Next, we want to know if the mean of the plants heights obtained by cross-fertilization is significantly different from the one obtained by auto fertilization.

``````> summary(cross) # summary is a function to produce statistical summaries of cross: Min (the minimum value), 1st Qu. (the first quartile), Median (the median value), Mean, 3rd Qu. (the third quartile), and Max (the maximum value)
Min. 1st Qu.  Median    Mean 3rd Qu.    Max.
12.00   19.75   21.50   20.19   22.12   23.50
> library(ggpubr)
> boxplot(cross, self, ylab = "Height", xlab = "Method") # Let's plot our data
`````` From the plot shown below, we can see that both samples have very different means. Do the two samples have the same variances?

``````> var.test(cross, self)

F test to compare two variances

data:  cross and self
F = 3.1079, num df = 14, denom df = 14, p-value = 0.04208
alternative hypothesis: true ratio of variances is not equal to 1
95 percent confidence interval:
1.043412 9.257135
sample estimates:
ratio of variances
3.107894
``````

var.test(cross, self) performs an F test to compare the variances of two samples. The p-value of the F test = 0.04208 < 0.05, so there is a significant difference between the variances of both samples, we can not assume equality of the two variances.

We noted previously that one of the assumptions for the t-test is that the variances of the two samples should be equal. However, a modification of the t-test known as Welch’s test is used to solve this problem. It is actually the default in R, but it can also be specified with the argument var.equal=FALSE.

``````> t.test(cross, self, conf=.95)

Welch Two Sample t-test

data:  cross and self
t = 2.4371, df = 22.164, p-value = 0.02328
alternative hypothesis: true difference in means is not equal to 0
95 percent confidence interval:
0.3909566 4.8423767
sample estimates:
mean of x mean of y
20.19167  17.57500
``````

The value of the Welch two sample t-test is 2.4371, its p-value is 0.02328 < 0.05, which is lesser than the significance level 0.05, the null hypothesis is rejected, and therefore we can conclude there is a significant difference between both means.

``````> shapiro.test(cross) # However, we have not check that the data from the "cross" sample follow a normal distribution

Shapiro-Wilk normality test

data:  cross
W = 0.753, p-value = 0.0009744 # From the output, p-value = 0.0009744 < 0.05 implying that the distribution of the data is significantly different from the normal distribution. In other words, we can not assume normality.

> wilcox.test(self, cross, exact=FALSE) # If the data are not normally distributed, it’s recommended to use the non-parametric two-samples Wilcoxon test.

Wilcoxon rank sum test with continuity correction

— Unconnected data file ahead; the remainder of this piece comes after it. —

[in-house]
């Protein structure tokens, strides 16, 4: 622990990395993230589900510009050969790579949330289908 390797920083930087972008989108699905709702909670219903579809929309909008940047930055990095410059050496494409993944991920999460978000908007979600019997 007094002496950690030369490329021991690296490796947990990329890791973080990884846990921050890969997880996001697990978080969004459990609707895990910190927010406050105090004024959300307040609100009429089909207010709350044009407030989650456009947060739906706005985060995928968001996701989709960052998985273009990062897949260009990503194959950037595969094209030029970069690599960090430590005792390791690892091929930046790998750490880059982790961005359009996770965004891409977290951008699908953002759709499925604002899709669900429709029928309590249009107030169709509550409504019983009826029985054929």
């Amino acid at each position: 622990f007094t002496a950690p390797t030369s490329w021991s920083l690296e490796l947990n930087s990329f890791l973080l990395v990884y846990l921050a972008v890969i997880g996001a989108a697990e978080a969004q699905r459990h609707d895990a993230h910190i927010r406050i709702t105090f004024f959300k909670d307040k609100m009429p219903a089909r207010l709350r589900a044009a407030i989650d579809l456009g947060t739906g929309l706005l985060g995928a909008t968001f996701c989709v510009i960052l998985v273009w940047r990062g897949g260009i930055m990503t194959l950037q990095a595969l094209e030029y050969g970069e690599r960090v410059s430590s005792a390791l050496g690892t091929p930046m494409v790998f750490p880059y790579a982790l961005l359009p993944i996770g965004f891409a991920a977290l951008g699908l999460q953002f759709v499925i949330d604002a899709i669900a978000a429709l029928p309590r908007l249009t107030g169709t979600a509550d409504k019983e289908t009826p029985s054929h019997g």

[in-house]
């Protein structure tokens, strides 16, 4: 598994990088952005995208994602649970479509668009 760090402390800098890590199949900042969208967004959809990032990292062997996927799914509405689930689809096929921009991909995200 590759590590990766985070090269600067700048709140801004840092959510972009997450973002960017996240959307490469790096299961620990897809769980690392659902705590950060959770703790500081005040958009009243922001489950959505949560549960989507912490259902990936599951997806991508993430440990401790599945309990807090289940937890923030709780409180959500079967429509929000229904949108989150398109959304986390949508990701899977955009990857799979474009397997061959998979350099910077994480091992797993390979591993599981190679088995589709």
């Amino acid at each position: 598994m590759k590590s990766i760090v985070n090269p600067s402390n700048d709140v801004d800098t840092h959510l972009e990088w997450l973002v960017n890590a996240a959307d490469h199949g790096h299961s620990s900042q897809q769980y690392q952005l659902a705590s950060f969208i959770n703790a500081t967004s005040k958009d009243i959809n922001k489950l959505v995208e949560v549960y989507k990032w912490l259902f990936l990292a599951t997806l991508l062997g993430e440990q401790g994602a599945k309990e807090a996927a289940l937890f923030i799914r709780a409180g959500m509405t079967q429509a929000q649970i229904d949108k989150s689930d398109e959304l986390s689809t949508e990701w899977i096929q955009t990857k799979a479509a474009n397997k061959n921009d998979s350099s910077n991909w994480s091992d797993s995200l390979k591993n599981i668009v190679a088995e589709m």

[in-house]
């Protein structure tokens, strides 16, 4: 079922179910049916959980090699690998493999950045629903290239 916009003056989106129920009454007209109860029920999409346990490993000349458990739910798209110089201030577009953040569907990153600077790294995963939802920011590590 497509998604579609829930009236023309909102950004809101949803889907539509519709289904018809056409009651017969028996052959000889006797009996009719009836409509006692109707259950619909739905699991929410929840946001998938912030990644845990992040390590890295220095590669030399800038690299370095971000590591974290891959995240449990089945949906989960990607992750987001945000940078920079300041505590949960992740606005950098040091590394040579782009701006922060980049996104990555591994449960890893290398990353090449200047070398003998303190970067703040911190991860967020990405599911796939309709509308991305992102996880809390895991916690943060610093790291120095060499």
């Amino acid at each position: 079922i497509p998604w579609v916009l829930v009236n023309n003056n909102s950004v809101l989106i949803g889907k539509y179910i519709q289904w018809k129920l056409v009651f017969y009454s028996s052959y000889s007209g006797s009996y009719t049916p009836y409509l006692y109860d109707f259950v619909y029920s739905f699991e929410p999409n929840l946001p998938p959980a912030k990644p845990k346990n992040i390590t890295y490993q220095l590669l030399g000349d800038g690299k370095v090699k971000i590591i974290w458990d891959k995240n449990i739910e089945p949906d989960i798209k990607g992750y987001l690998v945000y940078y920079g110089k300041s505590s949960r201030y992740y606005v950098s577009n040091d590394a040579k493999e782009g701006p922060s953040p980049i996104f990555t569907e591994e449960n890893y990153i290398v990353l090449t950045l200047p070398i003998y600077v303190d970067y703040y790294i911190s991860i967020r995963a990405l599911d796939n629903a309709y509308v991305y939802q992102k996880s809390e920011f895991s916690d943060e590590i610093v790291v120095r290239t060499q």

data:  self and cross
W = 39.5, p-value = 0.002608
alternative hypothesis: true location shift is not equal to 0
``````

The p-value of the test is 0.002608, which is lesser than the significance level alpha = 0.05. We can conclude that the mean of the plants heights obtained by cross-fertilization is significantly different from the mean of the plants obtained by auto fertilization.

# Violence in the media

“Virtually since the dawn of television, parents, teachers, legislators, and mental health professionals have wanted to understand the impact of television programs, particularly on children,” Violence in the media: Psychologists study potential harmful effects, American Psychological Association. More specifically, we want to assess the impact of watching violent programs on the viewers.

``````library("PASWR") # It loads the PASWR package
attach(Aggression)
``````

A data frame regarding aggressive behavior in relation to exposure to violent television programs. In each of the resulting 16 pairs, one child is randomly selected to view the most violent shows on TV (violence), while the other watches cartoons, situation comedies, and the like (noviolence).

``````Aggression # It shows the data frame in a tabular format
`````` ``````> summary(violence)
``````

summary is a function to produce statistical summaries of violence: Min (the minimum value), 1st Qu. (the first quartile), Median (the median value), Mean, 3rd Qu. (the third quartile), and Max (the maximum value)

``````   Min. 1st Qu.  Median    Mean 3rd Qu.    Max.
14.00   16.75   23.00   25.12   35.00   40.00
> summary(noviolence)
Min. 1st Qu.  Median    Mean 3rd Qu.    Max.
7.00   16.00   19.00   20.56   26.50   33.00
> library(ggpubr)
> boxplot(violence, noviolence, ylab="Aggressive behavior", xlab="Exposure to violent television programs") # Let's plot our data
`````` ``````> shapiro.test(violence)

Shapiro-Wilk normality test

data:  violence
W = 0.89439, p-value = 0.06538

> shapiro.test(noviolence)

Shapiro-Wilk normality test

data:  noviolence
W = 0.94717, p-value = 0.4463
``````

From the output shown below, the p-value are 0.06538 and 0.4463, they are both greater than the significant level of 0.05 implying that we cannot reject the null hypothesis, the distribution of the data is not significantly different from a normal distribution in both conditions (violence and noviolence), and therefore we can assume that the data have a normal distribution.

``````> var.test(violence, noviolence)

F test to compare two variances

data:  violence and noviolence
F = 1.4376, num df = 15, denom df = 15, p-value = 0.4905
alternative hypothesis: true ratio of variances is not equal to 1